Avoiding Diabetes Enhanced by Consuming Berries, Tea, Wine and Chocolate
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Avoiding Diabetes Enhanced by Consuming Berries, Tea, Wine and Chocolate

This is one of the first large-scale human studies to look at how these powerful bioactive compounds might reduce the risk of diabetes.

Avoiding Diabetes Enhanced by Consuming Berries, Tea, Wine and Chocolate

Nearly 27 percent of senior citizens age 65 or older already have type 2 diabetes

Jan. 20, 2014 – Diabetes is a common worry for most seniors, who will welcome the news that eating more berries, tea, wine and chocolate may offer protection from type 2 diabetes. These foods contain high levels of flavonoids, including anthocyanins – water soluble pigments found in many plants – that new research suggests will ward off the disease.

These findings published today in the Journal of Nutrition reveal that high intakes of these dietary compounds are associated with lower insulin resistance and better blood glucose regulation.

People can get diabetes at any age, but the risk increases as we get older. In 2011, almost 11 million older adults living in the U.S., including nearly 27 percent of seniors 65 or older, have diabetes.

The study from the University of East Anglia (UEA) and King’s College London of almost 2,000 people also found that these food groups lower inflammation which, when chronic, is associated with diabetes, obesity, cardiovascular disease, and cancer.

“Our research looked at the benefits of eating certain sub-groups of flavanoids. We focused on flavones, which are found in herbs and vegetables such as parsley, thyme, and celery, and anthocyanins, found in berries, red grapes, wine and other red or blue-colored fruits and vegetables,” says Prof Aedin Cassidy from UEA’s Norwich Medical School, who led the research.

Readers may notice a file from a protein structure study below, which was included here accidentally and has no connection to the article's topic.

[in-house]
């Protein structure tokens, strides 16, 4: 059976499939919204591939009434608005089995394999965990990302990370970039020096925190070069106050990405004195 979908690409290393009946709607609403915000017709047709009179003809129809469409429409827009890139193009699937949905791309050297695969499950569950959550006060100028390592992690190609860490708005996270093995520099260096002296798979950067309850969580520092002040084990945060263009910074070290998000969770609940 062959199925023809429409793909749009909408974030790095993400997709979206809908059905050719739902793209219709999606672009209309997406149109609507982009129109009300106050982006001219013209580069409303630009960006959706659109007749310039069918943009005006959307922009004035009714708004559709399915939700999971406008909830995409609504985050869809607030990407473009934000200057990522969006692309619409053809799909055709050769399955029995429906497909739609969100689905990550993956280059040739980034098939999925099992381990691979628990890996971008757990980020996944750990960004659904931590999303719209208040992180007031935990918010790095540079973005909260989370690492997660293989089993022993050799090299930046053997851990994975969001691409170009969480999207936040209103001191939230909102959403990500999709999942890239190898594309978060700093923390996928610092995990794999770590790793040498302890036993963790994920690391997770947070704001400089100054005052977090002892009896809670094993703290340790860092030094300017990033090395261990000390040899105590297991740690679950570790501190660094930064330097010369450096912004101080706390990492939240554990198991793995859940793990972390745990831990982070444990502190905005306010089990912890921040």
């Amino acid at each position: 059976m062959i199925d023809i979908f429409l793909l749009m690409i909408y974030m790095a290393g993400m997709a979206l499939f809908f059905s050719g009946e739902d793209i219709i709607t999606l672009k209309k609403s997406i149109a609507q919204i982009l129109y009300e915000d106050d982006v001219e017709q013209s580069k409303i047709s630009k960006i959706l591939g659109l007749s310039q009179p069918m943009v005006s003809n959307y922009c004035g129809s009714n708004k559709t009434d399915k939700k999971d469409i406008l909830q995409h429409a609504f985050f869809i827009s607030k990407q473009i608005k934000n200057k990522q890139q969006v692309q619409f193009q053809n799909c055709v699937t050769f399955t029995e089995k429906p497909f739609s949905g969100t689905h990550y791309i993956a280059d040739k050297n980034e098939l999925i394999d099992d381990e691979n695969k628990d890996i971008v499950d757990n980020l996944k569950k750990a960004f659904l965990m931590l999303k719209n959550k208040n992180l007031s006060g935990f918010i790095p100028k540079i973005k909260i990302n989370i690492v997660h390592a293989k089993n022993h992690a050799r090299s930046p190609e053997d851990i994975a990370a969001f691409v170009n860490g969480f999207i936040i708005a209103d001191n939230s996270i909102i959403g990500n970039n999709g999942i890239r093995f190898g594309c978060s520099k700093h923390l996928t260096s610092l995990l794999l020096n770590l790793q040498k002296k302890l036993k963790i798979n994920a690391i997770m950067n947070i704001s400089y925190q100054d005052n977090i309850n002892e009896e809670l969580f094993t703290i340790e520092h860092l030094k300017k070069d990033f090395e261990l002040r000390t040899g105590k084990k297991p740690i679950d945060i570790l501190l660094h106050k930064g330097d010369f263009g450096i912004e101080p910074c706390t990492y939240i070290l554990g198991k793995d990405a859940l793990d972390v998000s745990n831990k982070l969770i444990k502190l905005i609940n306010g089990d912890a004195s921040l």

“This is one of the first large-scale human studies to look at how these powerful bioactive compounds might reduce the risk of diabetes. Laboratory studies have shown these types of foods might modulate blood glucose regulation – affecting the risk of type 2 diabetes. But until now little has been know about how habitual intakes might affect insulin resistance, blood glucose regulation and inflammation in humans.”

Researchers studied almost 2,000 healthy women volunteers from TwinsUK who had completed a food questionnaire designed to estimate total dietary flavonoid intake as well as intakes from six flavonoid subclasses.

Blood samples were analysed for evidence of both glucose regulation and inflammation. Insulin resistance, a hallmark of type 2 diabetes, was assessed using an equation that considered both fasting insulin and glucose levels.

via Avoiding Diabetes Enhanced by Consuming Berries, Tea, Wine and Chocolate.

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